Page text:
Monday, March 04, 2019
by Patty Johnson • email@example.com
BJC | In recognition of March as National Colorectal Cancer Awareness Month, BJC Help for Your Health is encouraging employees to understand the risk factors for colorectal cancer. For the 11th year, employees who commit to colorectal cancer prevention have an opportunity to win one of five Fitbit Charge 3
Eligible employees must:
The pledge form and quiz must be completed by March 31. Employees can enter online or complete and submit a paper form here by fax, interoffice mail or email. (Click here to see the official rules.)
Five employees’ names will be randomly drawn from all entries, and the winners will each receive a Fitbit Charge 3 fitness tracker.
Learn more about colorectal cancer
Colorectal cancer is the third most commonly diagnosed cancer in the United States (excluding skin cancers), with about 145,000 people diagnosed each year, and the third leading cause of cancer death in both men and women in the U.S.
Colorectal cancer refers to cancers in the colon or rectum. Most colorectal cancers begin as polyps, abnormal growths that may become cancerous over a long period of time.
The good news is that individuals can take steps to prevent or reduce the risk for colon cancer. Here’s how:
The importance of screening
Though some colon cancers are preventable, there are a number of risk factors that people can’t control, such as age, family history, genetic background, being tall and having inflammatory bowel disease.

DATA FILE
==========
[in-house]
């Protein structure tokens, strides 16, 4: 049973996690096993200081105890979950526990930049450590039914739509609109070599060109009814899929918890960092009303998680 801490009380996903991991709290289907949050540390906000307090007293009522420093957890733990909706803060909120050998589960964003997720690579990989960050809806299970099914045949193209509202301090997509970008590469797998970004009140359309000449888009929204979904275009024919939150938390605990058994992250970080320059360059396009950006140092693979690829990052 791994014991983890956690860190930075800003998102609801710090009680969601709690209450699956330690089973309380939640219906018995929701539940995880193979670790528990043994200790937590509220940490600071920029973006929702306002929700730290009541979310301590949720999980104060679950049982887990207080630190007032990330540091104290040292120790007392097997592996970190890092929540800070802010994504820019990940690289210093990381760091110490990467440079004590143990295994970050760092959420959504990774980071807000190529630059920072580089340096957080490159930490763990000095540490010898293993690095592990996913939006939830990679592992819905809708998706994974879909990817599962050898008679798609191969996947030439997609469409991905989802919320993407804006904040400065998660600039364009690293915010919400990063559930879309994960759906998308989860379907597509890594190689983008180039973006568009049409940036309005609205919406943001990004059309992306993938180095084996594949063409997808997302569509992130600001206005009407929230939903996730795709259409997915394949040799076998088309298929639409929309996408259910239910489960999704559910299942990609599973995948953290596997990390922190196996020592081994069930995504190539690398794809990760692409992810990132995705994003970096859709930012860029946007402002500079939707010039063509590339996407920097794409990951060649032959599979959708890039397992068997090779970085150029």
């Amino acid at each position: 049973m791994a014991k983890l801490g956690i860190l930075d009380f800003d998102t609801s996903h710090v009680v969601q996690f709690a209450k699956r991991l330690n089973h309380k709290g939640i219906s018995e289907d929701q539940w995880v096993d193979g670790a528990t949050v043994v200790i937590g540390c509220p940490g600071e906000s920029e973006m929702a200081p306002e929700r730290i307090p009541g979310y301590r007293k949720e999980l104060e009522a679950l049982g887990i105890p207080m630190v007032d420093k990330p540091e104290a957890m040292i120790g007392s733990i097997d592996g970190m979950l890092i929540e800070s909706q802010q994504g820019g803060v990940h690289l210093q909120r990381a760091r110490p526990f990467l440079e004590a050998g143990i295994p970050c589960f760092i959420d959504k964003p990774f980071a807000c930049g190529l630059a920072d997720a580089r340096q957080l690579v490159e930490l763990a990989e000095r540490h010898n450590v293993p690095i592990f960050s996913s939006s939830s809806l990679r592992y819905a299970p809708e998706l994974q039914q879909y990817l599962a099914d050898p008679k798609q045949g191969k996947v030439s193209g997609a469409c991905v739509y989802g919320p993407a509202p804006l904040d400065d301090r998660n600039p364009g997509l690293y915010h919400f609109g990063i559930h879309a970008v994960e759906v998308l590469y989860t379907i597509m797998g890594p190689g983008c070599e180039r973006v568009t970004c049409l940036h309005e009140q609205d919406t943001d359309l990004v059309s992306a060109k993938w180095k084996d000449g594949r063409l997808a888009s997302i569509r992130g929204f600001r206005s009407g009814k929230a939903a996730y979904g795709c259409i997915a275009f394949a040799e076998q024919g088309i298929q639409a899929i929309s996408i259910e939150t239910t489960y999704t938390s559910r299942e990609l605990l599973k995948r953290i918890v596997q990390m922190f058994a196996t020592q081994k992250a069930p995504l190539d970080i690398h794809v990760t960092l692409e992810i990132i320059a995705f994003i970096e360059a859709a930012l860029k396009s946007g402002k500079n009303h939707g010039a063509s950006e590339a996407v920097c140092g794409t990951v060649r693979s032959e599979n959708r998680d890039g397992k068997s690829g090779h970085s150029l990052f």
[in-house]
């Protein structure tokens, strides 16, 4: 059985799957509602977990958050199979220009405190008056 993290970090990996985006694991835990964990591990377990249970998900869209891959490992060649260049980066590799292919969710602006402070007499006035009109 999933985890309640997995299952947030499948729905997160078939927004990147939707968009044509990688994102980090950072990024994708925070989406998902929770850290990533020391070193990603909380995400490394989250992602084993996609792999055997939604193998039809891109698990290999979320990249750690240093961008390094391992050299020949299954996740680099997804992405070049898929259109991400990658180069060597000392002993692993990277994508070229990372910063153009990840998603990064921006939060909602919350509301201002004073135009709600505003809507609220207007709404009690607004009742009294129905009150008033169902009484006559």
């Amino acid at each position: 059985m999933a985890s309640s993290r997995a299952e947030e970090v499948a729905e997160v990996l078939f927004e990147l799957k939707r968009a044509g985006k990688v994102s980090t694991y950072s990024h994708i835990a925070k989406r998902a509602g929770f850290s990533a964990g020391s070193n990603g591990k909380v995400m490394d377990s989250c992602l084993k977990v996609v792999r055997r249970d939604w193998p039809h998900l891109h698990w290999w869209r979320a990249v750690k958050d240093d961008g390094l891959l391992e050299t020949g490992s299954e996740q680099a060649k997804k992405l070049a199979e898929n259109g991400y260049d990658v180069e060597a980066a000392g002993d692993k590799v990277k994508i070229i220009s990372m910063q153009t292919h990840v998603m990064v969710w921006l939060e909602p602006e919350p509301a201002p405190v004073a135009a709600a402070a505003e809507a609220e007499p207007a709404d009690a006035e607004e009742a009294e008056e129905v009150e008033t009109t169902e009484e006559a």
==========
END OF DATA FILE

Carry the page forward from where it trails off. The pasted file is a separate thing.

And, although 75 percent of patients with colon cancer have no symptoms, the following symptoms may point to colon cancer:
People who have no identified risk factors (other than age) should begin regular screening at age 50. Those who have a family history of colorectal cancer or other risk factors for colorectal polyps or cancer should talk with a health care provider about starting screening when they’re younger and/or getting screened more often.
Several different colorectal cancer screening tests are used for detecting colon cancer, and they should be done at certain intervals. Only colonoscopy can actually remove a polyp or biopsy a suspicious area, however. Talk to your doctor about which test is best for you.
Sources: Siteman Cancer Center and American Cancer Society
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